Buuuuut I don’t. It got stolen out of my bathroom during a party in junior college. (I’ve always been bummed about that. It should have become a fucking heirloom, but my dumb ass lost it. God only knows where the ring is now.)

Then I saw this ring and it reminded me both of my own ring and the rings of my aunts and uncle, so I put it on my wishlist and GOT IT FOR CHRISTMAS! Yay!

He got fuzzy plaid lounge pants.

In which there’s a rant about the joyous experience of aging-while-female.

This piece about perimenopause made me laugh. Especially the line, “Last week, I cried because I saw a high school marching band coming down the street playing Stevie Wonder.” (I sobbed during the end of White Christmas last night, and I’ve seen the damn movie a dozen times. Shit, I nearly cried watching part of an episode of DS9.)

And this fuck-you-menopause rant was pretty great, too, mostly because I too have been asking myself why I feel like shit all the time for the past few years. (Although, to be fair, I don’t feel bad as much as I don’t feel good, if that makes any sense. I’m not in pain or anything, I’m just missing that throbbing vibrant good health of breeding-age hormones.)

I mean, I know there is much room for improvement. My diet’s pretty good most of the time, but not always. (I’m either eating homemade, additive-free soup and home-baked whole wheat sourdough or I’m horking down fries and a Frosty from Wendy’s. Sometimes I live on soup for a couple of days in a row. What the fuck do you want from me.) I definitely need to be more physically active, and, knowing that, I do asanas and mild calisthenics; I go on walks and bike rides (during the three months a year it isn’t 98F with 100% humidity or -11F with a fifteen degree wind chill factor). Sometimes I just do circuits around the apartment building because it sucks ass outside but there’s three storeys and a lot of stairs so it’s a pretty good walk.

But ye gods, this weight gain! The thinning hair! The jowls and the sagging skin! When I take the time to really look at it, I can barely recognize this body as mine. And what, just what the holy fuck has happened to my thighs? They’re horrific! Jiggly and squishy and weird-looking. There are fucking varicose veins appearing on my feet and legs! I HAVE DEAD SKIN ON MY HEELS, for fuck’s sake, AND IT’S GROSS. THIS HAS NEVER HAPPENED BEFORE.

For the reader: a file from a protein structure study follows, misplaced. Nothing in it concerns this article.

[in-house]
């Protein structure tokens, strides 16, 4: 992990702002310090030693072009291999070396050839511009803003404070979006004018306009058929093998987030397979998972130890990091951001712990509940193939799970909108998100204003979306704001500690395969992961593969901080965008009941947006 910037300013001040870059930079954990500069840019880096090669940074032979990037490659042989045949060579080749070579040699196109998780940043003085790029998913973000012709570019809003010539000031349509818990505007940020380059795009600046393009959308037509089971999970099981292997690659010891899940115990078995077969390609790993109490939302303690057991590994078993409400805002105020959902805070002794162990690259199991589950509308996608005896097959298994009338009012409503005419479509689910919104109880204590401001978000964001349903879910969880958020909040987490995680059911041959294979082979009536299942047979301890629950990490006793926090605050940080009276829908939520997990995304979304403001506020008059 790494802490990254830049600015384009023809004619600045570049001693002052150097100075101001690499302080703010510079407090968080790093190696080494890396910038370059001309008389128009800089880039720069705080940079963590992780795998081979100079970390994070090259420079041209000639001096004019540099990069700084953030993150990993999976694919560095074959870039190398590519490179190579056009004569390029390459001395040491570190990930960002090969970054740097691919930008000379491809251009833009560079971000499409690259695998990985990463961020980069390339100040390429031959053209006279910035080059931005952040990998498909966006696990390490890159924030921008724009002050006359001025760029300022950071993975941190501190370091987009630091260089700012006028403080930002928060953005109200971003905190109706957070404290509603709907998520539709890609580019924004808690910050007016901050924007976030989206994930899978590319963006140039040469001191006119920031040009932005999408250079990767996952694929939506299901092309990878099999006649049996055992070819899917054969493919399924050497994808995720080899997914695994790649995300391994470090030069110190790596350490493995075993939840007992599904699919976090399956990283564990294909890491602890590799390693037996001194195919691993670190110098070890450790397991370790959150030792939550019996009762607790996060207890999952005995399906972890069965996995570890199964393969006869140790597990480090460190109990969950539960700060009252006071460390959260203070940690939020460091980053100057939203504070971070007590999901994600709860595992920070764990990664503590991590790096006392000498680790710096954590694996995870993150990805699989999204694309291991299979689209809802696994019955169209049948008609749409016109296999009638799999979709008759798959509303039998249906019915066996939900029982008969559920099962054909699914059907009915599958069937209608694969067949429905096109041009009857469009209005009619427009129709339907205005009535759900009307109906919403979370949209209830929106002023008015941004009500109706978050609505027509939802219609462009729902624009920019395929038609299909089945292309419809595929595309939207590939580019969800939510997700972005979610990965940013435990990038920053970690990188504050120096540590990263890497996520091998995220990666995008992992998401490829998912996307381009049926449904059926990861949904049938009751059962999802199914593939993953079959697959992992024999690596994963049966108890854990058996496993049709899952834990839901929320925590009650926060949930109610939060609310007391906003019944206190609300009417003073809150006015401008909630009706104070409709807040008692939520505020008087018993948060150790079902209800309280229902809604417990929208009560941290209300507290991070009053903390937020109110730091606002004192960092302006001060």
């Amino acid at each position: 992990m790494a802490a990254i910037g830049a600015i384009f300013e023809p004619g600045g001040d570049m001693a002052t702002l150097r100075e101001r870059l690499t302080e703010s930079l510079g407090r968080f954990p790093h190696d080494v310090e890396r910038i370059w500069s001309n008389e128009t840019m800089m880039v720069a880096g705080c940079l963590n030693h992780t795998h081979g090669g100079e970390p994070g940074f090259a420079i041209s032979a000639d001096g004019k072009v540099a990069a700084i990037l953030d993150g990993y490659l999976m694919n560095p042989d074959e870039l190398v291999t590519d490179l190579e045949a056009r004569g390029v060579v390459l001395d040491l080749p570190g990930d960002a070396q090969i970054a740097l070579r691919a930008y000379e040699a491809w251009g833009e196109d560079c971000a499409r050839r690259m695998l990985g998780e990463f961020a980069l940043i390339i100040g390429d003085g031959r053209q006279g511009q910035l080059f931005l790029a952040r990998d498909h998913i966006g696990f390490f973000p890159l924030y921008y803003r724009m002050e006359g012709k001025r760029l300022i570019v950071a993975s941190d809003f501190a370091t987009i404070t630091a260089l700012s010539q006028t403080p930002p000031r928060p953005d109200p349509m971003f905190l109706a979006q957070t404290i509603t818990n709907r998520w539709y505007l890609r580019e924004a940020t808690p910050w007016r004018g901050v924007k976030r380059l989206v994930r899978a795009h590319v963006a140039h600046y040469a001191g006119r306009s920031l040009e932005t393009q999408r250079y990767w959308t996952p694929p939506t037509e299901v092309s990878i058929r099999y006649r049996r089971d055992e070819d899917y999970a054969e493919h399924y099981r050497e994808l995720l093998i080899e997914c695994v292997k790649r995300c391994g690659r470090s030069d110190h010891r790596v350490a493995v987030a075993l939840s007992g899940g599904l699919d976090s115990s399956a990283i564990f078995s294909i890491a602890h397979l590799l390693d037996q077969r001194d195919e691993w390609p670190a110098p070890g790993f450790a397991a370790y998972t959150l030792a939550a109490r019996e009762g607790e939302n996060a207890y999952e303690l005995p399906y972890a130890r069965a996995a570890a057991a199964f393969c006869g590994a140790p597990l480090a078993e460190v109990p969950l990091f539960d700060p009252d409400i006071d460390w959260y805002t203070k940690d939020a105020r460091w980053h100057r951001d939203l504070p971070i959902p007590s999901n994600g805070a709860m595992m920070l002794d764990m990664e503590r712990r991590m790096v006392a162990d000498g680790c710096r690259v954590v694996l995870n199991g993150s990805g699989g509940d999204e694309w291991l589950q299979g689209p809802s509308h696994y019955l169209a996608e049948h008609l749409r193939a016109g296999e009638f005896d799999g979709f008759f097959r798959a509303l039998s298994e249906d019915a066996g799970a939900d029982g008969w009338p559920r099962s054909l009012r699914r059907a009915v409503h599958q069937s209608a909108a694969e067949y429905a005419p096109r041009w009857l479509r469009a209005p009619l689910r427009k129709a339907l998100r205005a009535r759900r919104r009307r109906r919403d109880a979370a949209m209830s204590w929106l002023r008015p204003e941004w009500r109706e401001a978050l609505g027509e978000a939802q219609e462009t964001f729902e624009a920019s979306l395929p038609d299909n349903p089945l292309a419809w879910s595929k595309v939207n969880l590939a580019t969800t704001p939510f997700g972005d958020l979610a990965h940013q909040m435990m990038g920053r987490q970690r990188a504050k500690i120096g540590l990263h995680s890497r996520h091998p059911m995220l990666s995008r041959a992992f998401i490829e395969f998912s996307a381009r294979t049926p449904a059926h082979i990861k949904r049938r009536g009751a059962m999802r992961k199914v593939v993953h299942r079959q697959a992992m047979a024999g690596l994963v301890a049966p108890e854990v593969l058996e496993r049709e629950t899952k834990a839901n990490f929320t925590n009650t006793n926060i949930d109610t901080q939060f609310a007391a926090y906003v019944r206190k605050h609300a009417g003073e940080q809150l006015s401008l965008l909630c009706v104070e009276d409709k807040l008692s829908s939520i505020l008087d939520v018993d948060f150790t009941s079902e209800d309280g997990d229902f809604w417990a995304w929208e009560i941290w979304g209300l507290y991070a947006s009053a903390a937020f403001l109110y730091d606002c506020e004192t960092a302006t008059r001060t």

My lovely 33-day menstrual cycle is now down to, what? Twenty-seven days? I have thirteen-and-a-half periods a year now, rather than 11! What bullshit!

And yeah, sometimes I go to pee and it’s a thimbleful. Fuck that; it’s a waste of time and toilet paper.

My nipples now officially point floor-ward. Do I care? No, not really. I mean, my identity isn’t substantially compromised, but yes, yes I fucking do care, because they didn’t used to and now they do and I haven’t done anything wrong and what’s the bloody point of this?

Sometimes I can’t sleep much, which is interesting for someone who spent most of her life having trouble staying wake, but not all that great. I generally use the time to meditate, read, or do chores. But being wide awake for no fucking reason is weird.

And then there’s the intense anxiety, the hammering heartbeat, and the miserable hot flashes. It is possible to be intensely miserable about absolutely nothing, you see, and it fucking SUCKS.